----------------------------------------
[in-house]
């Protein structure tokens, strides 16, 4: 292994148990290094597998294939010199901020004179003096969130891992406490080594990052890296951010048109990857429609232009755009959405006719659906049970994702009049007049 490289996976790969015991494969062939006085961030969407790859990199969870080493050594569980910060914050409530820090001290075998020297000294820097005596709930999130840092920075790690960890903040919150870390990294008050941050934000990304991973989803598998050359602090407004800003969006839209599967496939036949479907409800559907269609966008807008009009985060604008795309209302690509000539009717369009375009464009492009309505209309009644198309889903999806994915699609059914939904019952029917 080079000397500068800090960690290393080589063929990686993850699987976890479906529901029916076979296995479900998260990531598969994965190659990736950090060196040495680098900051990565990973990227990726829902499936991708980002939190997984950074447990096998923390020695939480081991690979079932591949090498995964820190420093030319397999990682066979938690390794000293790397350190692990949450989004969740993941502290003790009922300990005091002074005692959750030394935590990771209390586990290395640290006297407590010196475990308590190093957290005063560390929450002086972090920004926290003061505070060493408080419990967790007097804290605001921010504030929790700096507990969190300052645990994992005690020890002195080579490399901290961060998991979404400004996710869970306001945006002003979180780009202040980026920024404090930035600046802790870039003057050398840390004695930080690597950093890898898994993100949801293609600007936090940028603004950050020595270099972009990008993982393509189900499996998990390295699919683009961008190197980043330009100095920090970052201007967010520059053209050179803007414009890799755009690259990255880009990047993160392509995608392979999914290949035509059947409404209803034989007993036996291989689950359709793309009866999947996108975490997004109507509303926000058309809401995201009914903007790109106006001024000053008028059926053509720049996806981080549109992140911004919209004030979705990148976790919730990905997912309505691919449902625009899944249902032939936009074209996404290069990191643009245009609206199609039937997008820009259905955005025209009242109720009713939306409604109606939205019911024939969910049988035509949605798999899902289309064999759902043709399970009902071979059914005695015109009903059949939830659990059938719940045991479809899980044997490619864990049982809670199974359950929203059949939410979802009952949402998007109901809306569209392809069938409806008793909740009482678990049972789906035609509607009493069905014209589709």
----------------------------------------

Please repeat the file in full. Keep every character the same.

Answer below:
[in-house]
């Protein structure tokens, strides 16, 4: 292994148990290094597998294939010199901020004179003096969130891992406490080594990052890296951010048109990857429609232009755009959405006719659906049970994702009049007049 490289996976790969015991494969062939006085961030969407790859990199969870080493050594569980910060914050409530820090001290075998020297000294820097005596709930999130840092920075790690960890903040919150870390990294008050941050934000990304991973989803598998050359602090407004800003969006839209599967496939036949479907409800559907269609966008807008009009985060604008795309209302690509000539009717369009375009464009492009309505209309009644198309889903999806994915699609059914939904019952029917 080079000397500068800090960690290393080589063929990686993850699987976890479906529901029916076979296995479900998260990531598969994965190659990736950090060196040495680098900051990565990973990227990726829902499936991708980002939190997984950074447990096998923390020695939480081991690979079932591949090498995964820190420093030319397999990682066979938690390794000293790397350190692990949450989004969740993941502290003790009922300990005091002074005692959750030394935590990771209390586990290395640290006297407590010196475990308590190093957290005063560390929450002086972090920004926290003061505070060493408080419990967790007097804290605001921010504030929790700096507990969190300052645990994992005690020890002195080579490399901290961060998991979404400004996710869970306001945006002003979180780009202040980026920024404090930035600046802790870039003057050398840390004695930080690597950093890898898994993100949801293609600007936090940028603004950050020595270099972009990008993982393509189900499996998990390295699919683009961008190197980043330009100095920090970052201007967010520059053209050179803007414009890799755009690259990255880009990047993160392509995608392979999914290949035509059947409404209803034989007993036996291989689950359709793309009866999947996108975490997004109507509303926000058309809401995201009914903007790109106006001024000053008028059926053509720049996806981080549109992140911004919209004030979705990148976790919730990905997912309505691919449902625009899944249902032939936009074209996404290069990191643009245009609206199609039937997008820009259905955005025209009242109720009713939306409604109606939205019911024939969910049988035509949605798999899902289309064999759902043709399970009902071979059914005695015109009903059949939830659990059938719940045991479809899980044997490619864990049982809670199974359950929203059949939410979802009952949402998007109901809306569209392809069938409806008793909740009482678990049972789906035609509607009493069905014209589709």